Skin Cancer Removal: Cost, Risks, Recovery

Overview

Skin cancer is a condition that causes abnormal growth of skin cells. Like any form of cancer, it may require surgery to remove skin lesions or tumors. To minimize the effects of scars after surgery, your plastic surgeon will use specialized techniques. With them, your appearance will be preserved to the greatest extent as your skin recover.

In some cases, your plastic surgeon may cut the tumor from the skin. Some of the normal skin around the tumor is also removed. In particular, Mohs surgery is often used to remove skin cancers on the face. Other skin cancer removal surgeries include shave excision, electrodesiccation and curettage, cryotherapy and lasers.

Candidates

A good candidate for skin cancer removal includes:

  • Physically healthy and do not have other illnesses that impair the healing
  • Nonsmokers
  • Non-drug users
  • Have a positive and realistic outlook toward the surgery

Costs

According to the Archives of Dermatology, the average costs range from $1,732 for stage I disease to $56,059 for stage IV disease.

Many factors can affect the cost of treatment, such as the size, type, depth and location of the lesions, and the stage of disease when it was first detected. Most insurance will cover treatments for removing skin cancer.

Risks

Like any other reconstructive surgery, skin cancer removal surgery will also lead to complications and risks. Some of these risks include:

  • Allergies to tape, suture materials and glues, blood products, topical preparations or injected agents
  • Anesthesia risks
  • Excessive bleeding
  • Change in skin sensation
  • Temporary or permanent damage to deeper structures, such as nerves, blood vessels and muscles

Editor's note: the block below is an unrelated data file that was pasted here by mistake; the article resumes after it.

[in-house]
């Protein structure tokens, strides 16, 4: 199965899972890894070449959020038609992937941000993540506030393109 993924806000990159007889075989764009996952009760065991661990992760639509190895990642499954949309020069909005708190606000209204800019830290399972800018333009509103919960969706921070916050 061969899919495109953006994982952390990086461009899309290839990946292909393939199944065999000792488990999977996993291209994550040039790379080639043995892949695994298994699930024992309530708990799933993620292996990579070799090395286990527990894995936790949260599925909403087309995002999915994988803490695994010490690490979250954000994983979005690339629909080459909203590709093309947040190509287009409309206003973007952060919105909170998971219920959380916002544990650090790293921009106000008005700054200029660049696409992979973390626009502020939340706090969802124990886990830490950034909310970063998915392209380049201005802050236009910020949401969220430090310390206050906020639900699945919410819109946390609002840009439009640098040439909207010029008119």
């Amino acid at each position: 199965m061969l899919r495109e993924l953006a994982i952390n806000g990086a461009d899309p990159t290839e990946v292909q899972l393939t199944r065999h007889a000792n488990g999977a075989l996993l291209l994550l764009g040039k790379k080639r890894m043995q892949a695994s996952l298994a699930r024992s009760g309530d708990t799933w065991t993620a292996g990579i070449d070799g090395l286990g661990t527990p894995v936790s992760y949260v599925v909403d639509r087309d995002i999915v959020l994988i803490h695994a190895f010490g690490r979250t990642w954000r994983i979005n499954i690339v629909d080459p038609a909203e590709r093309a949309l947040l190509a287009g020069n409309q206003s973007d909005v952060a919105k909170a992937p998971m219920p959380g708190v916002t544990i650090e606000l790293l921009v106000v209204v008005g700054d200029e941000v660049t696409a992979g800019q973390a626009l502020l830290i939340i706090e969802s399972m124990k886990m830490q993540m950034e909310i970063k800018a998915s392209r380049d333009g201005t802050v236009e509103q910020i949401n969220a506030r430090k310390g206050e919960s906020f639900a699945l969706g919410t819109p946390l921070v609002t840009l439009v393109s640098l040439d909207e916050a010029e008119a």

• Infection
  • Poor healing of incisions
  • Possibility of revision surgery
  • Recurrence of skin cancer
  • Systemic spread of skin cancer
  • Failure to absorb “graft” in a skin graft surgery

Preparation

Before taking a skin cancer removal surgery, here are some things that you should keep in mind:

  • Make a reservation for your surgery appointment in advance and show up on time
  • Avoid taking aspirin, blood thinners, vitamin E, and herbal supplements for at least ten days before surgery
  • Stop smoking two weeks prior to surgery and for two weeks thereafter, because it is bad for healing
  • Shave hairs around before your appointment
  • Limit the movement of the body area that your surgeon will treat as much as possible

Surgical steps

First, anesthetic drugs will be applied to your body for your comfort during the surgery.

Second, to remove lesions, your surgeon may consider several options.

  • Excision is a simple surgical process that removes lesions from skin, usually performed with closure.
  • Frozen sections (small parts of the tissue quickly frozen after being removed) will be used to discover how deep the affected area is.
  • Mohs surgery looks for an area where the skin cancer has not spread. This kind of area is called clear margin. It helps your surgeon decide whether to reconstruct the wound or not.

At last, a local flap helps to reconstruct a skin cancer lesion. In this step, surrounding healthy tissue is adjusted over the wound. And skin graft is another alternative. Your surgeon may remove a bit of skin from one area of your body and place it to the wound.

Recovery

For ideal results, you need to be aware of several things during recovery.

  • Follow all wound care instructions, such as cleansing and applying topical medications
  • Keep your incision sites clean and protect them from potential injuries
  • Try to limit strenuous movement
  • Never expose yourself to strong light until your surgeon permits

Healing will continue for many weeks or months. However, incision lines take a year or more to refine and fade. That is to say, you probably need more than a year to have a complete recovery.

Keywords: skin cancer removal.

Related posts:

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What Are the Types of Skin Cancers?

Skin Cancer May Increase the Risk of Other Cancers

What Are the Treatment Options for Skin Cancer?

What Are Symptoms of Skin Cancer?

* The Content is not intended to be a substitute for professional medical advice, diagnosis, or treatment. Always seek the advice of your physician or other qualified health provider with any questions you may have regarding a medical condition.